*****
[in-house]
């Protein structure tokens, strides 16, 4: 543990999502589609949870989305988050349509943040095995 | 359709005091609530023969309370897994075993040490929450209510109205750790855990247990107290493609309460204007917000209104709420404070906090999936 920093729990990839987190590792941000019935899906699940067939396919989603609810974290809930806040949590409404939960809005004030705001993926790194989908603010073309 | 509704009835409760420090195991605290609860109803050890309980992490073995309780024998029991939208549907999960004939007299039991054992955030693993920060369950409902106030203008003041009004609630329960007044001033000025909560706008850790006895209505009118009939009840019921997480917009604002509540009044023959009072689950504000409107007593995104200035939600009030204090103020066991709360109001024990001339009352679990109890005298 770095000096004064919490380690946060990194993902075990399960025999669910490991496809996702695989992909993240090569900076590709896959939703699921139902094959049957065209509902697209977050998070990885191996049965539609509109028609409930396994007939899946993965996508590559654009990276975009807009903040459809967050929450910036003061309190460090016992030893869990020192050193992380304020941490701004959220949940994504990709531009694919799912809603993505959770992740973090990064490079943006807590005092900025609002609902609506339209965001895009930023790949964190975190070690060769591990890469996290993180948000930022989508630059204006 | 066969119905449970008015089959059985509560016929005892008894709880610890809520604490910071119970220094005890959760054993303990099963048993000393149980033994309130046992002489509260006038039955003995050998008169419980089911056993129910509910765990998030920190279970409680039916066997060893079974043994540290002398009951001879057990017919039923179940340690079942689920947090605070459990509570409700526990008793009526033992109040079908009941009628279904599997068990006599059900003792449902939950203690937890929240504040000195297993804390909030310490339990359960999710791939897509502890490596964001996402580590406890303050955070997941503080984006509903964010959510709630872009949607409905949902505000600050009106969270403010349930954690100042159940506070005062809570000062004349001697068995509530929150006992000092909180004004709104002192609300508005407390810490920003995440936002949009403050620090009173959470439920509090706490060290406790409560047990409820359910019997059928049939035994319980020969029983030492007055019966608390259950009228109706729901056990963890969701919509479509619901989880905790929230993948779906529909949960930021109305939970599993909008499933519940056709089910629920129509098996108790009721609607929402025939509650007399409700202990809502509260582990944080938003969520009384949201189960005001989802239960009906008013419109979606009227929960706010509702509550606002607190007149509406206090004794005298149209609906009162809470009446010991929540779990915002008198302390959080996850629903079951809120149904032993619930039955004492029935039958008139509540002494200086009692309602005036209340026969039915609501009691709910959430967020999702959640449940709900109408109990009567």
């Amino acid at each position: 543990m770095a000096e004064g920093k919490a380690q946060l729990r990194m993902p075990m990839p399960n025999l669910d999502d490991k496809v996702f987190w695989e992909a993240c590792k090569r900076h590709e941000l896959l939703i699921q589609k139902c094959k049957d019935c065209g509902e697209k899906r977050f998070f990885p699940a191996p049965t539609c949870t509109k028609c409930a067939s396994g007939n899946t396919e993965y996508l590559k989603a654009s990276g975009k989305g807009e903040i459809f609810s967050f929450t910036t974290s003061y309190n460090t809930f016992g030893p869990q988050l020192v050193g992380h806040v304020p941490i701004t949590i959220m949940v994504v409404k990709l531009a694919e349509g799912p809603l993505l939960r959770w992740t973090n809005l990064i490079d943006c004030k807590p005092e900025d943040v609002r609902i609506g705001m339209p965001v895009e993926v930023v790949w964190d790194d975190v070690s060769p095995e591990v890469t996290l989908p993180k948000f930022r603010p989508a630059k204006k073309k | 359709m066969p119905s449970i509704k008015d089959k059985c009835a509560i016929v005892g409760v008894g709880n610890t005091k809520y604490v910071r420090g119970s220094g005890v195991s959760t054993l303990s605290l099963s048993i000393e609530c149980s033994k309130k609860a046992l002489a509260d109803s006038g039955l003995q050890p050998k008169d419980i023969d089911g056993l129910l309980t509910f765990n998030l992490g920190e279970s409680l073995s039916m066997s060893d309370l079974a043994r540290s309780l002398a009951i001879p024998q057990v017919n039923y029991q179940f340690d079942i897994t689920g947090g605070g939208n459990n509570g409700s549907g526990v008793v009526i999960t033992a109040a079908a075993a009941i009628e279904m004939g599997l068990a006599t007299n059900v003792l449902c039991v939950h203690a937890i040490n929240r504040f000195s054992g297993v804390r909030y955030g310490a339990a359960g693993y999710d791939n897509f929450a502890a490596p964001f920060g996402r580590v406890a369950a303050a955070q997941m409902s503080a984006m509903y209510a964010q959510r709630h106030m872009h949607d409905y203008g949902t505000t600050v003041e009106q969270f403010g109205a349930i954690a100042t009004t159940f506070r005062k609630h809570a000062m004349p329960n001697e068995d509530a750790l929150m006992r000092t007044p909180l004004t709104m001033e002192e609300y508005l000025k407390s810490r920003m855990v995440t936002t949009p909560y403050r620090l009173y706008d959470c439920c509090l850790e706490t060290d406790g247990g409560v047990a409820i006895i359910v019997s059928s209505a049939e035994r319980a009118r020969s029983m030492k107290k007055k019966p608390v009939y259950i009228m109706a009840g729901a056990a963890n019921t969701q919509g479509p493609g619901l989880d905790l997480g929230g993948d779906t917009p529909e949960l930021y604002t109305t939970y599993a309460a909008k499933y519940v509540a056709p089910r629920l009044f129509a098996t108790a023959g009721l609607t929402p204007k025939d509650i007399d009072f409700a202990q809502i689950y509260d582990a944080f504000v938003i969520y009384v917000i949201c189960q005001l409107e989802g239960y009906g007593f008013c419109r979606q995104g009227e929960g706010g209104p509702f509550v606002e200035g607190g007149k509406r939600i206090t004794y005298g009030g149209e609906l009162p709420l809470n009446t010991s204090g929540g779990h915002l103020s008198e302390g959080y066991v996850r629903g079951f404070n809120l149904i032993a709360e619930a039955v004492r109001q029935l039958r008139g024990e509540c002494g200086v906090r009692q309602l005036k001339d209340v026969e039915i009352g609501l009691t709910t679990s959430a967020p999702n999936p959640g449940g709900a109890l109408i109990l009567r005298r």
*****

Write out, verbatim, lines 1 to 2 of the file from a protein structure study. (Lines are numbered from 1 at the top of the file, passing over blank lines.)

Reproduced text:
[in-house]
């Protein structure tokens, strides 16, 4: 543990999502589609949870989305988050349509943040095995 | 359709005091609530023969309370897994075993040490929450209510109205750790855990247990107290493609309460204007917000209104709420404070906090999936 920093729990990839987190590792941000019935899906699940067939396919989603609810974290809930806040949590409404939960809005004030705001993926790194989908603010073309 | 509704009835409760420090195991605290609860109803050890309980992490073995309780024998029991939208549907999960004939007299039991054992955030693993920060369950409902106030203008003041009004609630329960007044001033000025909560706008850790006895209505009118009939009840019921997480917009604002509540009044023959009072689950504000409107007593995104200035939600009030204090103020066991709360109001024990001339009352679990109890005298 770095000096004064919490380690946060990194993902075990399960025999669910490991496809996702695989992909993240090569900076590709896959939703699921139902094959049957065209509902697209977050998070990885191996049965539609509109028609409930396994007939899946993965996508590559654009990276975009807009903040459809967050929450910036003061309190460090016992030893869990020192050193992380304020941490701004959220949940994504990709531009694919799912809603993505959770992740973090990064490079943006807590005092900025609002609902609506339209965001895009930023790949964190975190070690060769591990890469996290993180948000930022989508630059204006 | 066969119905449970008015089959059985509560016929005892008894709880610890809520604490910071119970220094005890959760054993303990099963048993000393149980033994309130046992002489509260006038039955003995050998008169419980089911056993129910509910765990998030920190279970409680039916066997060893079974043994540290002398009951001879057990017919039923179940340690079942689920947090605070459990509570409700526990008793009526033992109040079908009941009628279904599997068990006599059900003792449902939950203690937890929240504040000195297993804390909030310490339990359960999710791939897509502890490596964001996402580590406890303050955070997941503080984006509903964010959510709630872009949607409905949902505000600050009106969270403010349930954690100042159940506070005062809570000062004349001697068995509530929150006992000092909180004004709104002192609300508005407390810490920003995440936002949009403050620090009173959470439920509090706490060290406790409560047990409820359910019997059928049939035994319980020969029983030492007055019966608390259950009228109706729901056990963890969701919509479509619901989880905790929230993948779906529909949960930021109305939970599993909008499933519940056709089910629920129509098996108790009721609607929402025939509650007399409700202990809502509260582990944080938003969520009384949201189960005001989802239960009906008013419109979606009227929960706010509702509550606002607190007149509406206090004794005298149209609906009162809470009446010991929540779990915002008198302390959080996850629903079951809120149904032993619930039955004492029935039958008139509540002494200086009692309602005036209340026969039915609501009691709910959430967020999702959640449940709900109408109990009567």